The saying goes “all things old are new again.” June Cleaver’s kitchen is once again au courant, if you can get away with calling it “mid-century modern.” But until such a revival, old styles are just, well, old.
The inventory in downtown D.C. has been decidedly tight, but price and presentation are still paramount when listing a property. Just beyond the Beltway in tony Potomac, inventory is more abundant. I am currently preparing a property for market in Normandie Farm Estates, a well-manicured enclave of about 30 houses convenient to Potomac Village that was built around 1989. At the time the subdivision was constructed, brass faucets and light fixtures were all the rage. Today, they strike modern buyers as stale.
In preparing a property for market, there is an inherent conflict between the emotions of the seller and what must be done to appeal to buyers. I always explain to my sellers that this place that hosts all of their memories and worldly possessions is no longer their home — it is now a product. Selling a home is like dating — first impressions count and so you put forth your representative — the very best version of you. Still, even for sellers who understand this intellectually, the feelings that come with separation from their long-time homes can cloud their visions for what impression needs to be made with a buyer.
In preparing to compete with 16 houses in the immediate price range my sellers will be in, I brought in an expert interior designer who recommended several cosmetic updates to their home. The home has a terrific floor plan and has been lovingly maintained by its owners, who raised four children in this house. In an era when many people feel more comfortable raising children in town than they did in previous years, a six-bedroom house in Potomac still has a substantial appeal. Many parents consider Potomac’s school system to be world class and you simply cannot get that much space or land closer in to Chevy Chase for the same price. Potomac Village has seen some shops come and go lately (RIP Chicken Out) but parking is still a contact sport in the town center. Custom homes are still being built on large lots off of River Road, meaning the houses going to market have to compete not only with each other but also with the wildest dreams of the modern buyer and the floor plans their architects have prepared.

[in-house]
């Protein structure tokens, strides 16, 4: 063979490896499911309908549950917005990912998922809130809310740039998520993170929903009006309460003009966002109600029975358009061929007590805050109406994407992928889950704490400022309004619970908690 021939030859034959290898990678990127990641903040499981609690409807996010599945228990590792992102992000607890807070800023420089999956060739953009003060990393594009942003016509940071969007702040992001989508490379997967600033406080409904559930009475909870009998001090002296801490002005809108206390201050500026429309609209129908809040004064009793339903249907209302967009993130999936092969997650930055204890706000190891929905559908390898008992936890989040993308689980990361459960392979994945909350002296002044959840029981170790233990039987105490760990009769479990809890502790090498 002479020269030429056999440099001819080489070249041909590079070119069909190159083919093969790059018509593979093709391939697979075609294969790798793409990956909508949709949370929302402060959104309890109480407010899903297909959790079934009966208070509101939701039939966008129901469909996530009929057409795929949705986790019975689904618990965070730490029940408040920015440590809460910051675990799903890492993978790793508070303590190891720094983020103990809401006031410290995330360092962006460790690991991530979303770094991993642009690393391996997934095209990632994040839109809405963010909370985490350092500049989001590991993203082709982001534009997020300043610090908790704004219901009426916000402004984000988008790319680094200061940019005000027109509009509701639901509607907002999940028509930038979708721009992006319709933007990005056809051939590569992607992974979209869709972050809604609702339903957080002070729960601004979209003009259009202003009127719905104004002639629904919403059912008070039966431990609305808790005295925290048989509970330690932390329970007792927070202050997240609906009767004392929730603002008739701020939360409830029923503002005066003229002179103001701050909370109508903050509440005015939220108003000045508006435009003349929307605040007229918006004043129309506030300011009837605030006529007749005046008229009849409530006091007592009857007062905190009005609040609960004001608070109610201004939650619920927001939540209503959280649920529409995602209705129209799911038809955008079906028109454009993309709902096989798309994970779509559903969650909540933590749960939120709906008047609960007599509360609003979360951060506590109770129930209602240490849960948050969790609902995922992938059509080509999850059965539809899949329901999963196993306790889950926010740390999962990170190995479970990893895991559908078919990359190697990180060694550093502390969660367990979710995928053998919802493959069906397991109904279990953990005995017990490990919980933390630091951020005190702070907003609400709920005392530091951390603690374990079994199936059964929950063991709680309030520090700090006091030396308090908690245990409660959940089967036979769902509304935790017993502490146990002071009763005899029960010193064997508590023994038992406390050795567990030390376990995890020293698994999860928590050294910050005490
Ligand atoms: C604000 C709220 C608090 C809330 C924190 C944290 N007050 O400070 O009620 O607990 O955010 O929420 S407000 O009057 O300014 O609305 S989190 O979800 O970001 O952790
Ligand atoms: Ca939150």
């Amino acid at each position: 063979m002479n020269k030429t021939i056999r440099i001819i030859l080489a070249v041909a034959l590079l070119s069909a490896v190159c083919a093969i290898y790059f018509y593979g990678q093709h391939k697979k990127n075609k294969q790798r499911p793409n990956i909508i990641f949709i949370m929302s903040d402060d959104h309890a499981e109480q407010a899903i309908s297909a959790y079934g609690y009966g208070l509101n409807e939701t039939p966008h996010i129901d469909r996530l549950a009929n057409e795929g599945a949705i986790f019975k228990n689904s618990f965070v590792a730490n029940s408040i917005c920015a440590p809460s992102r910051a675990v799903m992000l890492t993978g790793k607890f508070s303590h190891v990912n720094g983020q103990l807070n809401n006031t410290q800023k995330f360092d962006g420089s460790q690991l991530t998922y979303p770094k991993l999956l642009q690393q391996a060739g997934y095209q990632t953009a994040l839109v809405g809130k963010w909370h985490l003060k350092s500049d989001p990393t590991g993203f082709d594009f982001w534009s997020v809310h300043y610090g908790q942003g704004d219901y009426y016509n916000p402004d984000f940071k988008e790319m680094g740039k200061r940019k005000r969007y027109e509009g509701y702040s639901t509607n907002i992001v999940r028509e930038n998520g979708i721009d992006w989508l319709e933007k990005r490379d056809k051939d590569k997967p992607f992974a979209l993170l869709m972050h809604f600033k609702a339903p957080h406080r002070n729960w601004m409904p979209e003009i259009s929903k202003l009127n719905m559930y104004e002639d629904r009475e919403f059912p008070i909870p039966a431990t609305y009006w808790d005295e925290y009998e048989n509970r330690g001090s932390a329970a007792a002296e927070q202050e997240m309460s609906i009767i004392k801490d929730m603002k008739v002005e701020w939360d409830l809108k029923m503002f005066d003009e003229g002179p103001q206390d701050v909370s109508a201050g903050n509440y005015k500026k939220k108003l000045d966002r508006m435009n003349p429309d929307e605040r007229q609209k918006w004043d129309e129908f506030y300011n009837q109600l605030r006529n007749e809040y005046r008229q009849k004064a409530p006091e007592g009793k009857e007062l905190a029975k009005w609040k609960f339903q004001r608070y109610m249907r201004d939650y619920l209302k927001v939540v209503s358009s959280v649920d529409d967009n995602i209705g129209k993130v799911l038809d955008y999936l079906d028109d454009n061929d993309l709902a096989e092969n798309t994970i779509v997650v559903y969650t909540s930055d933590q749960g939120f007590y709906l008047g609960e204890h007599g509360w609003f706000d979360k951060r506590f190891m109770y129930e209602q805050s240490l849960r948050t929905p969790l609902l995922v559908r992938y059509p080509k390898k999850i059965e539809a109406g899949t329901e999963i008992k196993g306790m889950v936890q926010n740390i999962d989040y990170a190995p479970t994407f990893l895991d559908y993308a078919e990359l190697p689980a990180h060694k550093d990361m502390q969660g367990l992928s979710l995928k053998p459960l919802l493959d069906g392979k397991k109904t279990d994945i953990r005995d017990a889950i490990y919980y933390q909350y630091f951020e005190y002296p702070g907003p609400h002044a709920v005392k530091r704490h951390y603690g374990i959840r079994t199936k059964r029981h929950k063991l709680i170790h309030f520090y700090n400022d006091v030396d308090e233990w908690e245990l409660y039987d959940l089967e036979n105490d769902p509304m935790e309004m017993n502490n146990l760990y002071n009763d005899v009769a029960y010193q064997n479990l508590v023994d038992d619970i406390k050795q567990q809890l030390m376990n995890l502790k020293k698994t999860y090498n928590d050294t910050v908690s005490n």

Even after having completed a stunning kitchen renovation a few years back, my sellers are faced with the challenge of putting away family photographs, repainting the kids’ rooms to abrogate them of their beautiful and dynamic personalities, and neuter some period details to tide the new owners over before they undertake a more substantial renovation. It is an emotional hurdle that real estate agents have a hard time navigating with their sellers, but an imperative one for a successful sale.
Buyers need to envision themselves in your home. If there is too much of you in it, they’ll focus on your past rather than their future. My wise sellers understand that to sell for top dollar in 2014, they have to move upholstered sofas the kids grew up on into storage and bring in the type of staging furniture and art that will dazzle the discerning buyer with dozens of options at his disposal.
These updates are an investment but they have a wild rate of return at the closing table. Creating a success story for a sale is both an art and a science. Smart sellers take the reality they live in and adapt to it, instead of expecting the market to adapt to their reality.
Sammy Dweck with Evers & Co. Real Estate, Inc. is a licensed real estate agent specializing in residential re-sales in the D.C. metro area. He was the Evers & Co. Agent of the Month in April 2014. Reach him at Sammy@sammydweck.com or 202-716-0400.